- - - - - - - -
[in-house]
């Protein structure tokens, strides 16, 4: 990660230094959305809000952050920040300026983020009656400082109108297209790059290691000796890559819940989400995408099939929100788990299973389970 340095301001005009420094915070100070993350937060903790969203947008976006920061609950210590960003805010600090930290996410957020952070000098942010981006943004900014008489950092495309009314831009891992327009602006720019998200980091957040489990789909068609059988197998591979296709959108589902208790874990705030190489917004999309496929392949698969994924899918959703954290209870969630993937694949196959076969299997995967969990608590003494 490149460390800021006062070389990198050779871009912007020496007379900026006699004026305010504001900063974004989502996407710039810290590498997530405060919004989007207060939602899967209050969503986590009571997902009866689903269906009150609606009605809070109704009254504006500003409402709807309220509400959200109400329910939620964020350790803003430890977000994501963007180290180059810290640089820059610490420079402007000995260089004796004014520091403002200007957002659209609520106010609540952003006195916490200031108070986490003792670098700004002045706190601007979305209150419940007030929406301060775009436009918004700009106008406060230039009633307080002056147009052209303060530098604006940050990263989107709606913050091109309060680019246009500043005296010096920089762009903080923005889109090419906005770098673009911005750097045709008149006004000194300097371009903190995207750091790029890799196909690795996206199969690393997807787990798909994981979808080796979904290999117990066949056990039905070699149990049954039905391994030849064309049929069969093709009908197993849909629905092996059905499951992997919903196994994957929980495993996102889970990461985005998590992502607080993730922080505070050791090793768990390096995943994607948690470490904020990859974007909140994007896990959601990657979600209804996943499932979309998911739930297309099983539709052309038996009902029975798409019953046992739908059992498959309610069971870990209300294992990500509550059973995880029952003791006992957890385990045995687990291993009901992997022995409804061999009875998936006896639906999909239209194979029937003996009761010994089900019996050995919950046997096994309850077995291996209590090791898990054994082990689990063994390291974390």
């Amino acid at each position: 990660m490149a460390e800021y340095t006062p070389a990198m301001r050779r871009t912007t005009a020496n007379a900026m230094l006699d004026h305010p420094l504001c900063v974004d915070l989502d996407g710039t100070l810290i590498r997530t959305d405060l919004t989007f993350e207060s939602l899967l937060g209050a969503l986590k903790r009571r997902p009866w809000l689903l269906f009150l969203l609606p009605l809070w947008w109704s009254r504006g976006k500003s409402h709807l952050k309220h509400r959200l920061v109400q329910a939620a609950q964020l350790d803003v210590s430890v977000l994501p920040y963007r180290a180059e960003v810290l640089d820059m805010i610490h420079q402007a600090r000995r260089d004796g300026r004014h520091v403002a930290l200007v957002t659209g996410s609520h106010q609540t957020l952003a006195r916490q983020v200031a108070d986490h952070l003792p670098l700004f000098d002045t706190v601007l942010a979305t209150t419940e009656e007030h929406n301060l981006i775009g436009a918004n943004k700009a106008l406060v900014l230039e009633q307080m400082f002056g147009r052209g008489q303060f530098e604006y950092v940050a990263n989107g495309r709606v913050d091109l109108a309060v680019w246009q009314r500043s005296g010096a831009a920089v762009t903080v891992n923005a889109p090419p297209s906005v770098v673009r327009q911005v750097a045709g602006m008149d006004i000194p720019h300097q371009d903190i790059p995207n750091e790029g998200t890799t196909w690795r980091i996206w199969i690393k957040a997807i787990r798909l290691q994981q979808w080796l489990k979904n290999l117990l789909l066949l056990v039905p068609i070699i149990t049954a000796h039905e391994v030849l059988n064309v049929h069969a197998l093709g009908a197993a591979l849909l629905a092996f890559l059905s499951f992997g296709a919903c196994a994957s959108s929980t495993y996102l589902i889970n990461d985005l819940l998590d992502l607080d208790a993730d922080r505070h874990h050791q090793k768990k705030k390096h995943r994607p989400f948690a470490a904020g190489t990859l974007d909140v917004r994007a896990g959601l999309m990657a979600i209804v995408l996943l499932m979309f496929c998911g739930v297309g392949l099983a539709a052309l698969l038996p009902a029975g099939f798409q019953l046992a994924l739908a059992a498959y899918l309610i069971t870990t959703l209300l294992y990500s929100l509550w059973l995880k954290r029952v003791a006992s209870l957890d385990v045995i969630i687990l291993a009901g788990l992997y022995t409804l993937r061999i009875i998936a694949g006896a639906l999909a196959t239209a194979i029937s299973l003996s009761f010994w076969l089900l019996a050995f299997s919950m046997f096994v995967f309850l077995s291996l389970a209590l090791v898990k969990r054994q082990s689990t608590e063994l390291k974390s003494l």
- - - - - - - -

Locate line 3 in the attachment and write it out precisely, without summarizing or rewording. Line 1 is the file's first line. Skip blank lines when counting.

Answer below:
């Amino acid at each position: 990660m490149a460390e800021y340095t006062p070389a990198m301001r050779r871009t912007t005009a020496n007379a900026m230094l006699d004026h305010p420094l504001c900063v974004d915070l989502d996407g710039t100070l810290i590498r997530t959305d405060l919004t989007f993350e207060s939602l899967l937060g209050a969503l986590k903790r009571r997902p009866w809000l689903l269906f009150l969203l609606p009605l809070w947008w109704s009254r504006g976006k500003s409402h709807l952050k309220h509400r959200l920061v109400q329910a939620a609950q964020l350790d803003v210590s430890v977000l994501p920040y963007r180290a180059e960003v810290l640089d820059m805010i610490h420079q402007a600090r000995r260089d004796g300026r004014h520091v403002a930290l200007v957002t659209g996410s609520h106010q609540t957020l952003a006195r916490q983020v200031a108070d986490h952070l003792p670098l700004f000098d002045t706190v601007l942010a979305t209150t419940e009656e007030h929406n301060l981006i775009g436009a918004n943004k700009a106008l406060v900014l230039e009633q307080m400082f002056g147009r052209g008489q303060f530098e604006y950092v940050a990263n989107g495309r709606v913050d091109l109108a309060v680019w246009q009314r500043s005296g010096a831009a920089v762009t903080v891992n923005a889109p090419p297209s906005v770098v673009r327009q911005v750097a045709g602006m008149d006004i000194p720019h300097q371009d903190i790059p995207n750091e790029g998200t890799t196909w690795r980091i996206w199969i690393k957040a997807i787990r798909l290691q994981q979808w080796l489990k979904n290999l117990l789909l066949l056990v039905p068609i070699i149990t049954a000796h039905e391994v030849l059988n064309v049929h069969a197998l093709g009908a197993a591979l849909l629905a092996f890559l059905s499951f992997g296709a919903c196994a994957s959108s929980t495993y996102l589902i889970n990461d985005l819940l998590d992502l607080d208790a993730d922080r505070h874990h050791q090793k768990k705030k390096h995943r994607p989400f948690a470490a904020g190489t990859l974007d909140v917004r994007a896990g959601l999309m990657a979600i209804v995408l996943l499932m979309f496929c998911g739930v297309g392949l099983a539709a052309l698969l038996p009902a029975g099939f798409q019953l046992a994924l739908a059992a498959y899918l309610i069971t870990t959703l209300l294992y990500s929100l509550w059973l995880k954290r029952v003791a006992s209870l957890d385990v045995i969630i687990l291993a009901g788990l992997y022995t409804l993937r061999i009875i998936a694949g006896a639906l999909a196959t239209a194979i029937s299973l003996s009761f010994w076969l089900l019996a050995f299997s919950m046997f096994v995967f309850l077995s291996l389970a209590l090791v898990k969990r054994q082990s689990t608590e063994l390291k974390s003494l």